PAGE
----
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(Portrait of Ben Franklin by Joseph-Siffred Duplessis)
The fear of Ebola is routed in America's chronic isolationist stance. "If bad stuff ain't hurtin' Americans, it ain't news..." — which is how it played out in the media’s early response to the Ebola outbreak in West Africa: not much, not soon enough...
“The warnings began days after the first Ebola case was confirmed in West Africa. As more bodies piled up, the alarms grew louder, clearer and more urgent. March 31: ‘We are facing an epidemic of a magnitude never before seen …’
Two weeks later: ‘(Our) teams are facing an unprecedented phenomenon …’
Another month passed. ‘The epidemic is out of control.’ This last warning came in late June, when Ebola had already infected more than 600 people in three of the world’s poorest countries.”
— Jennifer Yang, The Star
“Former UN secretary general Kofi Annan has criticised the international community for its response to the Ebola crisis, as a [UK] Royal Navy ship prepares to leave for Sierra Leone to help tackle the outbreak. Speaking on BBC Newsnight Mr Annan said he had been 'bitterly disappointed' that developed countries had not moved faster on the issue. 'If the crisis had hit some other region it probably would have been handled very differently,' he said. 'In fact when you look at the evolution of the crisis, the international community really woke up when the disease got to America and Europe. And yet we should have known that in this interconnected world it was only a matter of time.'”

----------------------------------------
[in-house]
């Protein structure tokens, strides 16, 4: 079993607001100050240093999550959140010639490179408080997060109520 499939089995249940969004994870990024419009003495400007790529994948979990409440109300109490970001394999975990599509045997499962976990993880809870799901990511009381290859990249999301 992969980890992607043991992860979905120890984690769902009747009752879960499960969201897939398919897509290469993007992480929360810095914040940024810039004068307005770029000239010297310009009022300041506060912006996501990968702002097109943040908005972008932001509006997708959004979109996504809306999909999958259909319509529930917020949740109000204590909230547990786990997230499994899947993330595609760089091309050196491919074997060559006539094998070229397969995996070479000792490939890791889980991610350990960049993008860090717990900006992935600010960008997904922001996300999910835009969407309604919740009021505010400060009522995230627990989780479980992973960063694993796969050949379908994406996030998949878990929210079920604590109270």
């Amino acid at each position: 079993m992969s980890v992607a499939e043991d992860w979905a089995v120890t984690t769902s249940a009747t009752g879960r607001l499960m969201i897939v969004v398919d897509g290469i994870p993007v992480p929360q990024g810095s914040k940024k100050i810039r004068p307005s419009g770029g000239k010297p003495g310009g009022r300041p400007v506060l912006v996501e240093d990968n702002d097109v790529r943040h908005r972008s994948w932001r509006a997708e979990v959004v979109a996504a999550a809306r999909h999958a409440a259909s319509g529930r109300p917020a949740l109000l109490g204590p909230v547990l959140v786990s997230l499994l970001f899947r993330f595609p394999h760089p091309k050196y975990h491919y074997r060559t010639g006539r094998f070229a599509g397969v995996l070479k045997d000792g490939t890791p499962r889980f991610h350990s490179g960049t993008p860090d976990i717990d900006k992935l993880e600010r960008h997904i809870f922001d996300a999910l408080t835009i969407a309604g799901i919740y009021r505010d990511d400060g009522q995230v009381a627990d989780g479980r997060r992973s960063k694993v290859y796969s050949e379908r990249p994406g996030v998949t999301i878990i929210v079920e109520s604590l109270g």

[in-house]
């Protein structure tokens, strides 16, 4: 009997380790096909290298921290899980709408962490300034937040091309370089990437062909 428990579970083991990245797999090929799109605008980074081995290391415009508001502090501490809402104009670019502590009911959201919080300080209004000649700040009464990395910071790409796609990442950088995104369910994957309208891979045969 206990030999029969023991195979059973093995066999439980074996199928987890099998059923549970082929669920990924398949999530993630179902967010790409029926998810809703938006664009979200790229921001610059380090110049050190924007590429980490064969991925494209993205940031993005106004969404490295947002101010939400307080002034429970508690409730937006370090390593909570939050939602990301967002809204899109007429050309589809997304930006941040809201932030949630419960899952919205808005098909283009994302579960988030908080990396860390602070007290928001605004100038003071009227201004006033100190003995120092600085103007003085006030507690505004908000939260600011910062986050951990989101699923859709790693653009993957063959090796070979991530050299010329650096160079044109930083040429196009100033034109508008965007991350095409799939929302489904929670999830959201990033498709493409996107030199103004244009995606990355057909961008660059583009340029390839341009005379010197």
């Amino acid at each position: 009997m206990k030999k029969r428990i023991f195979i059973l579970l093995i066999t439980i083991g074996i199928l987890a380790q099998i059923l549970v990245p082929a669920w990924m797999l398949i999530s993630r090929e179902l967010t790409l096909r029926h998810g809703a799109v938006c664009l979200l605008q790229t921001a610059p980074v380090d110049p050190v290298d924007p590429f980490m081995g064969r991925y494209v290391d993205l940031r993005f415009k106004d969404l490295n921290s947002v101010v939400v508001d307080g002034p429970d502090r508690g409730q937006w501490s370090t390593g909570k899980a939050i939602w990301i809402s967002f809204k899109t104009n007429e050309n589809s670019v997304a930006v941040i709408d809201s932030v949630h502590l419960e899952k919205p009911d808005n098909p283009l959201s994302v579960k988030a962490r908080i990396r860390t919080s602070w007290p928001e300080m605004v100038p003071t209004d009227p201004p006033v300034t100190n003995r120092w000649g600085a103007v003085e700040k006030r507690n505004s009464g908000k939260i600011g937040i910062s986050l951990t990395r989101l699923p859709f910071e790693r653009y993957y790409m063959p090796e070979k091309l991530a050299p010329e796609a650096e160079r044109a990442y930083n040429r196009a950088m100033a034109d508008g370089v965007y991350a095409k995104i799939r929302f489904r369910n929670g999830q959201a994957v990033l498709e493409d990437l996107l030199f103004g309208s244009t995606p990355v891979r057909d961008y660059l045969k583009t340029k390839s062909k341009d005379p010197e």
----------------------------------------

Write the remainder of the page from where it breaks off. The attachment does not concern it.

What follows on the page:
— Western Daily Press
... but as soon as Ebola landed in Texas, it took centre stage, leapfrogging even the likes of Isis.
Now look at the other side of the isolationist coin: "If good stuff don't come out of America, it ain't news either." Take the news that Canada has sent 800 samples of their new Ebola vaccine to WHO for human trials, for example — not a peep out of CNN, or any other US news organization, as far as I can tell.
But this isolationism is about more than geography, even ego; it's a world view that fosters anti-intellectualism and paranoia.
“In the mind of conservative pundit George Will, climate change and Ebola have one very important thing in common: we shouldn’t believe anything the experts are telling us about either of them. […]
Will’s comments, in other words, were a complete misrepresentation of the researcher [Lisa Brosseau]s’ work.
But for the anti-science minded, his was a completely logical line of thought to follow. ‘Once you’ve decided that scientists routinely make shit up in order to advance a nefarious bureaucratic progressive agenda,’ notes Jonathan Chait, ‘there’s no end to the number of new conspiracies you’re going to discover.’
When confronted with the facts by Fox host Chris Wallace — yes, some have speculated about the ability of Ebola to become airborne, but there’s no reason to believe, at this point, that such a thing has happened — Will himself drew the comparison to climate science, the basic facts of which he also believes we should continue to 'debate.'”
— Lindsay Abrams, Salon